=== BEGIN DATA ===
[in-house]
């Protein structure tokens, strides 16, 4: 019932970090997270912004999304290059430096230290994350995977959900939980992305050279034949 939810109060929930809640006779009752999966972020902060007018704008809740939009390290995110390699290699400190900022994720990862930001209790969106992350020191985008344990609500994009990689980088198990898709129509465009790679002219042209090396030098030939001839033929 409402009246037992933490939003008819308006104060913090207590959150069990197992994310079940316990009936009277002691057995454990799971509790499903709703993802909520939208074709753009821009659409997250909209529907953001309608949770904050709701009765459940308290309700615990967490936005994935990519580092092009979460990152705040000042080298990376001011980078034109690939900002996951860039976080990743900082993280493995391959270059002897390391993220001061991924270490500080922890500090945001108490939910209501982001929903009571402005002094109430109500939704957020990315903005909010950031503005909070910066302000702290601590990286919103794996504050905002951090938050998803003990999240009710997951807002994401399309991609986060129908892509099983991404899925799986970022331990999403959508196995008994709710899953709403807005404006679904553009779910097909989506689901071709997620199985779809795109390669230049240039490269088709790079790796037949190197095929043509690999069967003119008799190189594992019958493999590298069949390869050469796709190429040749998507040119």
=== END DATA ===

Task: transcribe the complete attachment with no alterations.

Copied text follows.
[in-house]
């Protein structure tokens, strides 16, 4: 019932970090997270912004999304290059430096230290994350995977959900939980992305050279034949 939810109060929930809640006779009752999966972020902060007018704008809740939009390290995110390699290699400190900022994720990862930001209790969106992350020191985008344990609500994009990689980088198990898709129509465009790679002219042209090396030098030939001839033929 409402009246037992933490939003008819308006104060913090207590959150069990197992994310079940316990009936009277002691057995454990799971509790499903709703993802909520939208074709753009821009659409997250909209529907953001309608949770904050709701009765459940308290309700615990967490936005994935990519580092092009979460990152705040000042080298990376001011980078034109690939900002996951860039976080990743900082993280493995391959270059002897390391993220001061991924270490500080922890500090945001108490939910209501982001929903009571402005002094109430109500939704957020990315903005909010950031503005909070910066302000702290601590990286919103794996504050905002951090938050998803003990999240009710997951807002994401399309991609986060129908892509099983991404899925799986970022331990999403959508196995008994709710899953709403807005404006679904553009779910097909989506689901071709997620199985779809795109390669230049240039490269088709790079790796037949190197095929043509690999069967003119008799190189594992019958493999590298069949390869050469796709190429040749998507040119």